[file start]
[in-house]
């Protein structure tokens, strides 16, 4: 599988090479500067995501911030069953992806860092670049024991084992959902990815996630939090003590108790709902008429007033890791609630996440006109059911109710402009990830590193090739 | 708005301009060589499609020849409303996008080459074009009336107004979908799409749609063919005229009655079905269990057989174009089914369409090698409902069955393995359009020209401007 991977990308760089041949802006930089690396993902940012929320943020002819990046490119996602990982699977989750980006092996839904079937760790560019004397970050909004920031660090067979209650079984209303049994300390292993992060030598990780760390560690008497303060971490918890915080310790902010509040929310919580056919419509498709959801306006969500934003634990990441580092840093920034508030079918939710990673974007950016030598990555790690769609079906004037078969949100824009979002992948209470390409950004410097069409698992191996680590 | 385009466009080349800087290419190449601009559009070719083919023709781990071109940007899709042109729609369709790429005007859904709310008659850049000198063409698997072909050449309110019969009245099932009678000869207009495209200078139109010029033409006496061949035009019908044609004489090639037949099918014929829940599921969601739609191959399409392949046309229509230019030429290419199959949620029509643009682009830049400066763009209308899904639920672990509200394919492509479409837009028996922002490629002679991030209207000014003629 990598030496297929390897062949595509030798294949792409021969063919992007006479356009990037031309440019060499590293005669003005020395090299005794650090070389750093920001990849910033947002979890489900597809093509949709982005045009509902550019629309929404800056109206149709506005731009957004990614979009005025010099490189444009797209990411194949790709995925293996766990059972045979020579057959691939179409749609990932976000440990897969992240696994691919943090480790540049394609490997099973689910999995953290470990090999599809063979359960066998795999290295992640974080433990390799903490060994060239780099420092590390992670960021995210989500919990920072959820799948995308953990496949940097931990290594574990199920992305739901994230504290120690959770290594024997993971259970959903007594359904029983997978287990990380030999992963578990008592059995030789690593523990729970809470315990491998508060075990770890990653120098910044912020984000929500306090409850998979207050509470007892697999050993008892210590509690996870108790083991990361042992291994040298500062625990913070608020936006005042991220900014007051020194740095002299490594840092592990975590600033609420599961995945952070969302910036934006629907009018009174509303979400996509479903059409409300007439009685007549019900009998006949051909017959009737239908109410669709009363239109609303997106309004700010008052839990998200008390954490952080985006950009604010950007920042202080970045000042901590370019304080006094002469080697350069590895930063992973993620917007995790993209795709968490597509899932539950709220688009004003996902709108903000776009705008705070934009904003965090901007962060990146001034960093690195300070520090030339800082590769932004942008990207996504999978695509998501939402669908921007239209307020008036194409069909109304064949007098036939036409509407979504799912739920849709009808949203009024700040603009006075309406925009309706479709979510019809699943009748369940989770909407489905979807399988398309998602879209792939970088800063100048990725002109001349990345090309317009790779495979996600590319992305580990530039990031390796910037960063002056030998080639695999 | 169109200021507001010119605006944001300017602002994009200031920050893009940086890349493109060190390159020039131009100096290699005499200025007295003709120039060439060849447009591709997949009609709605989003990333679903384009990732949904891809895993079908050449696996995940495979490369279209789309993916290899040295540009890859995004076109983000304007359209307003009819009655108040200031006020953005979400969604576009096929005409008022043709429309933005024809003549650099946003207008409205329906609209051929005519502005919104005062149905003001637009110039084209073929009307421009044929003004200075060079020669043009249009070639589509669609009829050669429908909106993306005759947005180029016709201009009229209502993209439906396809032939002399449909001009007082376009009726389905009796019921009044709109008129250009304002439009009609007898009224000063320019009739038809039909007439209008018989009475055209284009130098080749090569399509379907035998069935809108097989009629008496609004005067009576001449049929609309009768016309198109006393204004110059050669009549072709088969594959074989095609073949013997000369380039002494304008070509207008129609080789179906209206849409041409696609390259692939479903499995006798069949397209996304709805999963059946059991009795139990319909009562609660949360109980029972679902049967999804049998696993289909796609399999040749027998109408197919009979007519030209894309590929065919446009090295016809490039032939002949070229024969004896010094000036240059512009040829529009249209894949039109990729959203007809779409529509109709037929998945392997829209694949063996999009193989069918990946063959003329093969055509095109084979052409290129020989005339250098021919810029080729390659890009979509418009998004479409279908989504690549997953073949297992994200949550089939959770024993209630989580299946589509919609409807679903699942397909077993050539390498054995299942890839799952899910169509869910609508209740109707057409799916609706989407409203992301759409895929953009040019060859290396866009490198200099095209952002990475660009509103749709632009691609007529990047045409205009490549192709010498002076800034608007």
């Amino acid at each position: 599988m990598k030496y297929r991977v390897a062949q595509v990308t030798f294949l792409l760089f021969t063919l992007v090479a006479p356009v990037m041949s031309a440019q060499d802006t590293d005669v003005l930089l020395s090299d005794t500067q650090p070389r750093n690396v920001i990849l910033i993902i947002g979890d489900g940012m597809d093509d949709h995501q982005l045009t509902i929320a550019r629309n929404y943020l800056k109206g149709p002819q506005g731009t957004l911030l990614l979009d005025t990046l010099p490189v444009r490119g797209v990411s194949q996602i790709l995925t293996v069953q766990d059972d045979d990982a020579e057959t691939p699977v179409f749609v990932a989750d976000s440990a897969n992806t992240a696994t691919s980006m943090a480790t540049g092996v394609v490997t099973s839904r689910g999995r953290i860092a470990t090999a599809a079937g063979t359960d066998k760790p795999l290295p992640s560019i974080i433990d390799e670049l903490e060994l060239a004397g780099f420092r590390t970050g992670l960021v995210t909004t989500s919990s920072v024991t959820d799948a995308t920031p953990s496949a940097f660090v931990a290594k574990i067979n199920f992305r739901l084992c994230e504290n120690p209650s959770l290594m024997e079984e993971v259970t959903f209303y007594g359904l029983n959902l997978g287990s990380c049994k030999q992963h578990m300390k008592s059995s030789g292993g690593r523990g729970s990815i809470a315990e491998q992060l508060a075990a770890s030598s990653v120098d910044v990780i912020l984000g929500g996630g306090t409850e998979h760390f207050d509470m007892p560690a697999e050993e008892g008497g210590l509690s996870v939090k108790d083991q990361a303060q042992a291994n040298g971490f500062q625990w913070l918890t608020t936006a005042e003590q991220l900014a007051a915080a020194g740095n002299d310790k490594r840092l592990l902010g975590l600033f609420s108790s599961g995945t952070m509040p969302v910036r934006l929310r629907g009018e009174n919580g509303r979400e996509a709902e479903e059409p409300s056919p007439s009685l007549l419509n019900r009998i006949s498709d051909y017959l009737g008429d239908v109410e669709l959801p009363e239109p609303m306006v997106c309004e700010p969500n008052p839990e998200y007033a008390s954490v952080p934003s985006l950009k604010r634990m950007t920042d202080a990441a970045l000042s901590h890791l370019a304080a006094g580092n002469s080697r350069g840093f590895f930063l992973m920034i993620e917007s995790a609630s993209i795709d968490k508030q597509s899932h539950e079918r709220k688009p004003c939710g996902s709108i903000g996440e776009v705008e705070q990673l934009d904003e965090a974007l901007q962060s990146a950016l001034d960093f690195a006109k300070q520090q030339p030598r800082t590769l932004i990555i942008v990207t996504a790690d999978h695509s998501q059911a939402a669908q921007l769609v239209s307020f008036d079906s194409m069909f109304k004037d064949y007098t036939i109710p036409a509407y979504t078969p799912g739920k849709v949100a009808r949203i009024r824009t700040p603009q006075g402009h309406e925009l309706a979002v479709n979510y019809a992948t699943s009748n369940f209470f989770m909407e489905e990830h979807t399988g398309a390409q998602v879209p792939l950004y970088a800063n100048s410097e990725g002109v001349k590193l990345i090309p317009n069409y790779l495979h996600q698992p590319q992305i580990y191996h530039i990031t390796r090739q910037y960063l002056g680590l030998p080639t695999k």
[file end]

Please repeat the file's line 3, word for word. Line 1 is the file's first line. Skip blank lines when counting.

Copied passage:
């Amino acid at each position: 599988m990598k030496y297929r991977v390897a062949q595509v990308t030798f294949l792409l760089f021969t063919l992007v090479a006479p356009v990037m041949s031309a440019q060499d802006t590293d005669v003005l930089l020395s090299d005794t500067q650090p070389r750093n690396v920001i990849l910033i993902i947002g979890d489900g940012m597809d093509d949709h995501q982005l045009t509902i929320a550019r629309n929404y943020l800056k109206g149709p002819q506005g731009t957004l911030l990614l979009d005025t990046l010099p490189v444009r490119g797209v990411s194949q996602i790709l995925t293996v069953q766990d059972d045979d990982a020579e057959t691939p699977v179409f749609v990932a989750d976000s440990a897969n992806t992240a696994t691919s980006m943090a480790t540049g092996v394609v490997t099973s839904r689910g999995r953290i860092a470990t090999a599809a079937g063979t359960d066998k760790p795999l290295p992640s560019i974080i433990d390799e670049l903490e060994l060239a004397g780099f420092r590390t970050g992670l960021v995210t909004t989500s919990s920072v024991t959820d799948a995308t920031p953990s496949a940097f660090v931990a290594k574990i067979n199920f992305r739901l084992c994230e504290n120690p209650s959770l290594m024997e079984e993971v259970t959903f209303y007594g359904l029983n959902l997978g287990s990380c049994k030999q992963h578990m300390k008592s059995s030789g292993g690593r523990g729970s990815i809470a315990e491998q992060l508060a075990a770890s030598s990653v120098d910044v990780i912020l984000g929500g996630g306090t409850e998979h760390f207050d509470m007892p560690a697999e050993e008892g008497g210590l509690s996870v939090k108790d083991q990361a303060q042992a291994n040298g971490f500062q625990w913070l918890t608020t936006a005042e003590q991220l900014a007051a915080a020194g740095n002299d310790k490594r840092l592990l902010g975590l600033f609420s108790s599961g995945t952070m509040p969302v910036r934006l929310r629907g009018e009174n919580g509303r979400e996509a709902e479903e059409p409300s056919p007439s009685l007549l419509n019900r009998i006949s498709d051909y017959l009737g008429d239908v109410e669709l959801p009363e239109p609303m306006v997106c309004e700010p969500n008052p839990e998200y007033a008390s954490v952080p934003s985006l950009k604010r634990m950007t920042d202080a990441a970045l000042s901590h890791l370019a304080a006094g580092n002469s080697r350069g840093f590895f930063l992973m920034i993620e917007s995790a609630s993209i795709d968490k508030q597509s899932h539950e079918r709220k688009p004003c939710g996902s709108i903000g996440e776009v705008e705070q990673l934009d904003e965090a974007l901007q962060s990146a950016l001034d960093f690195a006109k300070q520090q030339p030598r800082t590769l932004i990555i942008v990207t996504a790690d999978h695509s998501q059911a939402a669908q921007l769609v239209s307020f008036d079906s194409m069909f109304k004037d064949y007098t036939i109710p036409a509407y979504t078969p799912g739920k849709v949100a009808r949203i009024r824009t700040p603009q006075g402009h309406e925009l309706a979002v479709n979510y019809a992948t699943s009748n369940f209470f989770m909407e489905e990830h979807t399988g398309a390409q998602v879209p792939l950004y970088a800063n100048s410097e990725g002109v001349k590193l990345i090309p317009n069409y790779l495979h996600q698992p590319q992305i580990y191996h530039i990031t390796r090739q910037y960063l002056g680590l030998p080639t695999k």